Commentary. The semantic fraud that is Italy’s ‘citizenship income’ has birthed a new idea to push people into ‘civic assistant’ roles, patrolling the streets and beaches as a kind of morality police enforcing social distancing.

‘Civic assistants’ would be victims of Italy’s forced labor regime

The idea of using the recipients of the citizenship income for “socially useful work” doesn’t come from Minister of Regional Affairs Francesco Boccia. In launching this project of “civic assistants,” the latter was inspired by the law passed by the Lega-M5S “Conte 1” government, which set up the semantic fraud of the so-called “citizenship income.”

This is not an unconditional basic income—while the current “citizenship income” should certainly be transformed in this direction—but rather a subsidy linked to the obligation to work from at least 8 up to 16 hours per week for the local authorities for an 18-month period, which can be renewed.

In addition to the “public utility projects” (PUC) launched in January 2020, we could now see these people being given the task of controlling how people are respecting “social distancing”—a morality police keeping watch over those who are observing the rule of viral citizenship: “If you love Italy, keep your distance,” according to Prime Minister Conte’s recent saying.

The distribution of this social relations police will be decided by Civil Protection, which will set quotas according to the needs of municipalities and regions. Individuals could take part in this project on a voluntary basis from June, for a period of three months and three days and a maximum of 16 hours per week. It is currently unclear whether the “recruitment” of these “assistants” will involve employment centers, “navigators” and the whole social prosthetic machinery designed to “activate” the poor in a labor market disintegrated by the recession. This system is still suspended due to the pandemic. But it wouldn’t be surprising at all if it were to be restarted for this purpose.

Those who are outraged at the idea of “civic assistants” who would curtail individual freedoms should reflect on the fact that these “volunteers” themselves were created by a law that has set up—for the moment only at the formal level—a forced labor regime justified in the name of the good of the “community.” In what way would this use of the recipients of the “income” be any different from the one proposed by the Ligurian governor Giovanni Toti on May 20: to make them work as “stewards,” distinct from lifeguards, on the beaches? Toti has attacked the “civic assistants” proposal because they do not have the necessary “competence.” But what “competence” would make those who receive an “income” able to work as “stewards” on a beach?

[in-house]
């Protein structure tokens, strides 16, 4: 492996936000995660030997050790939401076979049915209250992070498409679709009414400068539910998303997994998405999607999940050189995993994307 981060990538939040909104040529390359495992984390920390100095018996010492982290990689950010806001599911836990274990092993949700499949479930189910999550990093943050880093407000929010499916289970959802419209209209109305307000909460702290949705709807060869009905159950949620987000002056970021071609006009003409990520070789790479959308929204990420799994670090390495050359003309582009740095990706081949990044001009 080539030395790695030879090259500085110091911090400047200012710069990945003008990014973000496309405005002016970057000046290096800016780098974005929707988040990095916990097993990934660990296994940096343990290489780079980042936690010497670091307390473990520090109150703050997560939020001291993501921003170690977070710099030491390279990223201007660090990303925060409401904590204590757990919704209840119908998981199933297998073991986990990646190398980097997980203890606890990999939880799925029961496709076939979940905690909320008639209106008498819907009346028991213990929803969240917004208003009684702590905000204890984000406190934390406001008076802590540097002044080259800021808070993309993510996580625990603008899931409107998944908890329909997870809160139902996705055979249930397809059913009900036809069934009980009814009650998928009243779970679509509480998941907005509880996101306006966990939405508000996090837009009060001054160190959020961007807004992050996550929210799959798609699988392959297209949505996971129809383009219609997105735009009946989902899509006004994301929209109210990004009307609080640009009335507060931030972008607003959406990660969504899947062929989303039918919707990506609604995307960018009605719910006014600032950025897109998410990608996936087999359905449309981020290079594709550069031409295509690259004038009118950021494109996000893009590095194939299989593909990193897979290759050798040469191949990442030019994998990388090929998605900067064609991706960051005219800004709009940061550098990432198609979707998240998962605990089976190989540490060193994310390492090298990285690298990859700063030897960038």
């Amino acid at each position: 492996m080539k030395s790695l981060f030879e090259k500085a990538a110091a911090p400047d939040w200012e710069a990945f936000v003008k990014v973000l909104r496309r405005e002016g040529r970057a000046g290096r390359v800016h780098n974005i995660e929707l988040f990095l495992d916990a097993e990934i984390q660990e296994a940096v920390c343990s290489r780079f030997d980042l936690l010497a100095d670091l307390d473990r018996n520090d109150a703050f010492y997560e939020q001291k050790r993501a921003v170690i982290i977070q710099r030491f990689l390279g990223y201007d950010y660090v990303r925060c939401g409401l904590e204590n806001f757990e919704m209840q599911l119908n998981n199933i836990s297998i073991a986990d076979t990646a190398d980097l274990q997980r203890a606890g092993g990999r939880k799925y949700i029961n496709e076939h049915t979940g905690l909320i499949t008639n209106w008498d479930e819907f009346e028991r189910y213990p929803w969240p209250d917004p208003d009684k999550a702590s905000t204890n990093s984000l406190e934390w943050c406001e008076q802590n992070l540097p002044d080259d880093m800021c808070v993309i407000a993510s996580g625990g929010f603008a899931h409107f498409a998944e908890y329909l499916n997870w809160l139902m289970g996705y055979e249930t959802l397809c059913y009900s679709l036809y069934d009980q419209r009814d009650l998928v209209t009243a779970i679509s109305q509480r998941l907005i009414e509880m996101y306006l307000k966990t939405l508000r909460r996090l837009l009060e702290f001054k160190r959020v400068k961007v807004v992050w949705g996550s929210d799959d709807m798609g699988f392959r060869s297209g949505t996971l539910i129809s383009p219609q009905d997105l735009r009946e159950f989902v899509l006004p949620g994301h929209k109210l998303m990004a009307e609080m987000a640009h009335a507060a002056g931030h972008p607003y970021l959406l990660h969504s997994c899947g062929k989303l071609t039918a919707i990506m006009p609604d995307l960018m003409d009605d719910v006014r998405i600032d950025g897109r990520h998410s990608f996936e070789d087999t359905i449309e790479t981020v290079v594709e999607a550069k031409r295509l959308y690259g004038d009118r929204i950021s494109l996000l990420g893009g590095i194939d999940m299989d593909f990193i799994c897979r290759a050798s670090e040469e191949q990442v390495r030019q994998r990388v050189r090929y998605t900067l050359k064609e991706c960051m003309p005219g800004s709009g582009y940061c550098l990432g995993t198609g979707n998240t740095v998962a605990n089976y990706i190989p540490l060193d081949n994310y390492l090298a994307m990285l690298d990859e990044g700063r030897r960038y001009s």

Those on paid leave and those who receive social support could also end up as “civic assistants.” Instead of doing something about the problem that paid leave doesn’t allow them to live with dignity, as it should be equal to 100% of the regular salary, supplemented with other forms of social protection and support, some are thinking about employing these people in a job that could put them in direct conflict with social gatherings. This is hardly any kind of “social utility.”

And this is a recurring proposal: for years we have been talking about a “minimum citizenship work” to be imposed on long-term unemployed people or those who are considered to be “in debt” to the “community” and are deemed to have to “donate” free work. Under the pretext of “volunteering,” we are faced with a conception of care work featuring forced self-denial, interpreted as a free, performative and uncompensated offer, including monetary, featuring qualities and moral attitudes such as good manners, “smiling,” “being reasonable.” In case these are not forthcoming, the unfortunate civic supervisor should call the police and authorities.

The association between the “income” and allegedly “useful jobs” confuses this subsidy with a salary. After years of calls for free work in the public administration, today there is a tendency to specify that the use of “voluntary” work in the place of contracted work should not replace hiring, which, however, remains blocked. Does the Municipality of Rome have a shortage of gardeners? It’s not possible to hire them, but in the meantime, the recipients of the “citizenship income” are working for free. If they refuse, they lose their subsidy.

The same problem also arises in the “Relaunch Decree” as regards agricultural work. The government wants to employ these people in the fields. This involves a contract for no more than €2,000, but the continuity of the “income” is ensured. The clarification was necessary because otherwise, labor exploitation would have been turned into out-and-out serfdom.

In these proposals, the “citizenship income” is considered an element of social blame, to be expiated by the obligation to work, often either for show or as a substitute for the regular workforce. The dominant classes are speaking of a growing “social anger” in Italy. The serious problem is that they’re failing to realize that today, they are the ones who hate the poor and the precarious.

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